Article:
The Maturing of Elder Law: Later Life Legal Planning
In 1986, I offered a new course, “Elder Law,” that dealt with a practice area that barely had a name. Today, 20 years later, both Elder Law and I have “matured.”
In its early years, Elder Law was commonly identified with Medicaid planning (known in Pennsylvania as Medical Assistance), which helps pay for the cost of nursing home care. While Medicaid planning remains a core element in any elder law practice, the area of Elder Law encompasses much more, including guardianship and mental capacity issues, long-term care planning, tax planning, basic estate planning, drafting trusts, advising trustees, acting as trustee, and creating special needs trusts. With the expansion of the practice, today I think it better described as “later life legal planning.”
Gerontologists classify the elderly, those age 65 or older into three groups. Those age 65 to 75 are the “young-old.” (Good news: I will soon be “young” again.) Those age 75 to 85 are the “old,” and those age 85 and older are classified as the “old-old.” With the rapid growth in those over age 85 (currently numbering over four million), it is not surprising that elder law attorneys so often find themselves sitting across a desk from a very old client.
By the age of 85, most individuals will have physically declined. No matter how many hours spent at the gym feeling the burn and despite “rejuvenating” trips to the spa, those 85 and older lose strength and flexibility. Hearing and vision will decline. Short-term memory will be less effective. (Can you remember who wrote this article?) Though not necessarily incapacitated, the old-old often need help with their personal or financial affairs. They and their families increasingly turn to attorneys for advice and counsel.
For example, more than half of the old-old suffer from dementia or other mentally debilitating conditions and clearly need assistance. Counseling clients with dementia is practically a sub-specialty in itself as it requires planning for surrogate health care decision-making, property management planning, and long-term care.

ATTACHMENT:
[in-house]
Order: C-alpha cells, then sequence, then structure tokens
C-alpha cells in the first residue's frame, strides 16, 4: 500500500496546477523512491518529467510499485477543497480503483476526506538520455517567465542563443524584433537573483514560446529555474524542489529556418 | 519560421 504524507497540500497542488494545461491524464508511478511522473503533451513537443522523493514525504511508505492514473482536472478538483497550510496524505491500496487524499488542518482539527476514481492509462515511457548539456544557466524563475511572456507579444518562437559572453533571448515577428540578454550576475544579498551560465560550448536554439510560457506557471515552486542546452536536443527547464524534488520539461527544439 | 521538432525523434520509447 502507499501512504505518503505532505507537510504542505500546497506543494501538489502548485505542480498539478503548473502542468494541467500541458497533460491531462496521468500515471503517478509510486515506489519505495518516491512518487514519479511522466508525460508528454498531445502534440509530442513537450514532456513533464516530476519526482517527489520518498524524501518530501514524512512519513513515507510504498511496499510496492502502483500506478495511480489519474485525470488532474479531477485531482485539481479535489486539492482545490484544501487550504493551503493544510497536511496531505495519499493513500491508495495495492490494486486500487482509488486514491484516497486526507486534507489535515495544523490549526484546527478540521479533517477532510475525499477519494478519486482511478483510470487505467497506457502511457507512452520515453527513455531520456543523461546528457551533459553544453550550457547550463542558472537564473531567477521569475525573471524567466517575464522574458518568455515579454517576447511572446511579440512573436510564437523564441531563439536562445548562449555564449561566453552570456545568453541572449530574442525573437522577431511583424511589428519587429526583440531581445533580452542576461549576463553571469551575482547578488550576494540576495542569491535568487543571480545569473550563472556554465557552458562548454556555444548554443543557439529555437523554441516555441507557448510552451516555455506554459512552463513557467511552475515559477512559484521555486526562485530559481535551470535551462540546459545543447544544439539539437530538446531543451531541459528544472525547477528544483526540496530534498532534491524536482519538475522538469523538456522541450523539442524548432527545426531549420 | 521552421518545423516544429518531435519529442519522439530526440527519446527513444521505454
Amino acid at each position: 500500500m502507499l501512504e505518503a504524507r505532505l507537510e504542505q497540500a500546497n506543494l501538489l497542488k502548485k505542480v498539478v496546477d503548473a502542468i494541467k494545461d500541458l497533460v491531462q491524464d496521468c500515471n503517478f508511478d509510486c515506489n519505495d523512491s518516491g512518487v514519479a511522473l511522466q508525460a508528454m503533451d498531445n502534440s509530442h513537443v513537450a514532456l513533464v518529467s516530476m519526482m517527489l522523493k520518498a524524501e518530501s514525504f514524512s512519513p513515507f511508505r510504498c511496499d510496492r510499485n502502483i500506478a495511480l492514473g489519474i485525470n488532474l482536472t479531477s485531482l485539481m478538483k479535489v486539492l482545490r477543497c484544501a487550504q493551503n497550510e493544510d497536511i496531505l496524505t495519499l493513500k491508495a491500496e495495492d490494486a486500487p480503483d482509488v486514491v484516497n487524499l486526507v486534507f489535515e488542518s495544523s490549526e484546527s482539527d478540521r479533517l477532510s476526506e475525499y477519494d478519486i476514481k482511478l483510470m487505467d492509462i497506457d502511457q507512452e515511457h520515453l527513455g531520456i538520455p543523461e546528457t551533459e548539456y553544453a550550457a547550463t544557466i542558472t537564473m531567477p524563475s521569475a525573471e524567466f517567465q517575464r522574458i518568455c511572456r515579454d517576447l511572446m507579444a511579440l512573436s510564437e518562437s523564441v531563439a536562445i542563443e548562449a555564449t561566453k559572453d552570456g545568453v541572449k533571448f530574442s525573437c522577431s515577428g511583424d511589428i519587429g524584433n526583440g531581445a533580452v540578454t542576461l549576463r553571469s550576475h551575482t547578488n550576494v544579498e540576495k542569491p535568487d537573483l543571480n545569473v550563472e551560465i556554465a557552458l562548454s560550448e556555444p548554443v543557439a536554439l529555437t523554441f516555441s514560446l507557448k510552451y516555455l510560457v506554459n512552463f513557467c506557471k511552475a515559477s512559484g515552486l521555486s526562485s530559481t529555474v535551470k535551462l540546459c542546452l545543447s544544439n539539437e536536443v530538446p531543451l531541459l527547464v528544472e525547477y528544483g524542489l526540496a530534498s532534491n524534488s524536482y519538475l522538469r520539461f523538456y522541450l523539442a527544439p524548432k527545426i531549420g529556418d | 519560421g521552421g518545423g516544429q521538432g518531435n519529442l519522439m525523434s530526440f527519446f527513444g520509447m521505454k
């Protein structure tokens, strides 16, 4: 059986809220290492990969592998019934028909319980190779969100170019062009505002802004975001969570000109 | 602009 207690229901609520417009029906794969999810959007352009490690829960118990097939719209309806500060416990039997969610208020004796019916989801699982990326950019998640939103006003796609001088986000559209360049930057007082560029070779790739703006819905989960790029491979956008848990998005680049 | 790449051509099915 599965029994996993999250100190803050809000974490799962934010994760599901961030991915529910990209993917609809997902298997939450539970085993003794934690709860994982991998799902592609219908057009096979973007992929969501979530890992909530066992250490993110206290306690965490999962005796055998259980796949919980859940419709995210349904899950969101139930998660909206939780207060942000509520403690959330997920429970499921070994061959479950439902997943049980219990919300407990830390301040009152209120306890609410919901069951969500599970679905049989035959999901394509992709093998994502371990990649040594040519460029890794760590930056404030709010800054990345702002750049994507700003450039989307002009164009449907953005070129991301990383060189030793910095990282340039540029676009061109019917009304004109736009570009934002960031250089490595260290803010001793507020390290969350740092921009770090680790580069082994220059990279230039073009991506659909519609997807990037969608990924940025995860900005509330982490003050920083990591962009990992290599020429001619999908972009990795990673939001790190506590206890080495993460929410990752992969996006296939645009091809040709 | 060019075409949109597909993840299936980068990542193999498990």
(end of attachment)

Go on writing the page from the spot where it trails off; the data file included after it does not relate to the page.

One of the less uplifting aspects of old age is the very real possibility of death. Consequently, the old-old must consider the complex health care decisions that they are likely to face—decisions that literally mean life or death.
Long-term care planning is also a critical element of later-life planning. While no one wants to move into a nursing home, no one should assume that they will live at home till the very end (nor, unfortunately, at the Ritz Carlton). Any elder law attorney can tell of phone calls from adult children who fearfully relate that Mom or Dad “just can’t live alone any more” and are desperately hoping that the lawyer will guide them to an affordable, safe living arrangement for the parent such as in-home assistance, a continuing care retirement community, assisted living or a nursing home. And they expect the attorney to help them craft a way to pay for the costly long-term care, including Medicaid reimbursement.